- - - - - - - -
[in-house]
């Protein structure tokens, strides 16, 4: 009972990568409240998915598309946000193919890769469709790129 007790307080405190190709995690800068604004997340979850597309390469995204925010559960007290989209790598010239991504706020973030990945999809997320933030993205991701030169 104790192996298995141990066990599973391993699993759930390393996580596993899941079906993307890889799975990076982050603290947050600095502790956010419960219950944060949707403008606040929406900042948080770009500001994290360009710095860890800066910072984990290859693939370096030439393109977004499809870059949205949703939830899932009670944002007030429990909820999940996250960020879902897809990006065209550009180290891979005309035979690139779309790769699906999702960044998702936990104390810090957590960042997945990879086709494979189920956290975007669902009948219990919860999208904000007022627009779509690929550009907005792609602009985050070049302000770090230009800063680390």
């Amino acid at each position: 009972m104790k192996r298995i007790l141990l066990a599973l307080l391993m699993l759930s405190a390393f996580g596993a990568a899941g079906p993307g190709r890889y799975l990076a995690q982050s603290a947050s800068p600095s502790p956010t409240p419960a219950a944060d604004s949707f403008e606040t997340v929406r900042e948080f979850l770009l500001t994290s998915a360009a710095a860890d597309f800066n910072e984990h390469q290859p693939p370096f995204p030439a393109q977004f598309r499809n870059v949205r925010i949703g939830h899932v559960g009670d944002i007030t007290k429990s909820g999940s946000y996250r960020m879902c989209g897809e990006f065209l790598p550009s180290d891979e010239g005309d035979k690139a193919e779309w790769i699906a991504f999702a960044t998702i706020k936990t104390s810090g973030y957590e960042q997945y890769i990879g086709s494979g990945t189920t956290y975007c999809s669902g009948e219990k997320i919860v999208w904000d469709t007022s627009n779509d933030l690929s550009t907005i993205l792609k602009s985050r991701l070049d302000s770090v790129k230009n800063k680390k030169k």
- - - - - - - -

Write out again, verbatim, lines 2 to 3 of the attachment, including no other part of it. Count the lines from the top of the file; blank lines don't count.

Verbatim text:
């Protein structure tokens, strides 16, 4: 009972990568409240998915598309946000193919890769469709790129 007790307080405190190709995690800068604004997340979850597309390469995204925010559960007290989209790598010239991504706020973030990945999809997320933030993205991701030169 104790192996298995141990066990599973391993699993759930390393996580596993899941079906993307890889799975990076982050603290947050600095502790956010419960219950944060949707403008606040929406900042948080770009500001994290360009710095860890800066910072984990290859693939370096030439393109977004499809870059949205949703939830899932009670944002007030429990909820999940996250960020879902897809990006065209550009180290891979005309035979690139779309790769699906999702960044998702936990104390810090957590960042997945990879086709494979189920956290975007669902009948219990919860999208904000007022627009779509690929550009907005792609602009985050070049302000770090230009800063680390």
């Amino acid at each position: 009972m104790k192996r298995i007790l141990l066990a599973l307080l391993m699993l759930s405190a390393f996580g596993a990568a899941g079906p993307g190709r890889y799975l990076a995690q982050s603290a947050s800068p600095s502790p956010t409240p419960a219950a944060d604004s949707f403008e606040t997340v929406r900042e948080f979850l770009l500001t994290s998915a360009a710095a860890d597309f800066n910072e984990h390469q290859p693939p370096f995204p030439a393109q977004f598309r499809n870059v949205r925010i949703g939830h899932v559960g009670d944002i007030t007290k429990s909820g999940s946000y996250r960020m879902c989209g897809e990006f065209l790598p550009s180290d891979e010239g005309d035979k690139a193919e779309w790769i699906a991504f999702a960044t998702i706020k936990t104390s810090g973030y957590e960042q997945y890769i990879g086709s494979g990945t189920t956290y975007c999809s669902g009948e219990k997320i919860v999208w904000d469709t007022s627009n779509d933030l690929s550009t907005i993205l792609k602009s985050r991701l070049d302000s770090v790129k230009n800063k680390k030169k």